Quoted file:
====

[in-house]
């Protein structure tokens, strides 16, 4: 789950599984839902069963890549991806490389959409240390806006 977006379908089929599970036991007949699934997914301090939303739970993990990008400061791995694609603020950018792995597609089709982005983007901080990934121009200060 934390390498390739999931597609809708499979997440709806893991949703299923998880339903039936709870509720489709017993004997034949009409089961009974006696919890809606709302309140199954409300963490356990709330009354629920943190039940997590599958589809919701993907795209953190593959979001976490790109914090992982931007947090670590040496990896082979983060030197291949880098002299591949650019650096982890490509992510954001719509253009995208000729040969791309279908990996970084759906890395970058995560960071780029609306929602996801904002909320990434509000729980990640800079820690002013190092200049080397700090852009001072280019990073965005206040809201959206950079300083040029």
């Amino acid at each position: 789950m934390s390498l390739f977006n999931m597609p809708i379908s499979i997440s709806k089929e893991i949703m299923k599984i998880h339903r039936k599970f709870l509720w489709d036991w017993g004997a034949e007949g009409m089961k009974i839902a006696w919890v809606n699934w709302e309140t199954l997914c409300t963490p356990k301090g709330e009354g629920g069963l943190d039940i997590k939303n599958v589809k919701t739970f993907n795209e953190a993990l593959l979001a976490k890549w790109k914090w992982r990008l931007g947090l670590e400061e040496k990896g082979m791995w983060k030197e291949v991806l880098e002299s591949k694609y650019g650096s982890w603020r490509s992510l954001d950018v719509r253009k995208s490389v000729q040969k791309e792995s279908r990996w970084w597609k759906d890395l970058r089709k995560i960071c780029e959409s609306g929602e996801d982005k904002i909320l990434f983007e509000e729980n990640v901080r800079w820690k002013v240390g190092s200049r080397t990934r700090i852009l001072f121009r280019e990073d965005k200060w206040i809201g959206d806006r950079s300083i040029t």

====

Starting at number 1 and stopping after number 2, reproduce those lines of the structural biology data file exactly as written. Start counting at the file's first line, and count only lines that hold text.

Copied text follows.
[in-house]
């Protein structure tokens, strides 16, 4: 789950599984839902069963890549991806490389959409240390806006 977006379908089929599970036991007949699934997914301090939303739970993990990008400061791995694609603020950018792995597609089709982005983007901080990934121009200060 934390390498390739999931597609809708499979997440709806893991949703299923998880339903039936709870509720489709017993004997034949009409089961009974006696919890809606709302309140199954409300963490356990709330009354629920943190039940997590599958589809919701993907795209953190593959979001976490790109914090992982931007947090670590040496990896082979983060030197291949880098002299591949650019650096982890490509992510954001719509253009995208000729040969791309279908990996970084759906890395970058995560960071780029609306929602996801904002909320990434509000729980990640800079820690002013190092200049080397700090852009001072280019990073965005206040809201959206950079300083040029």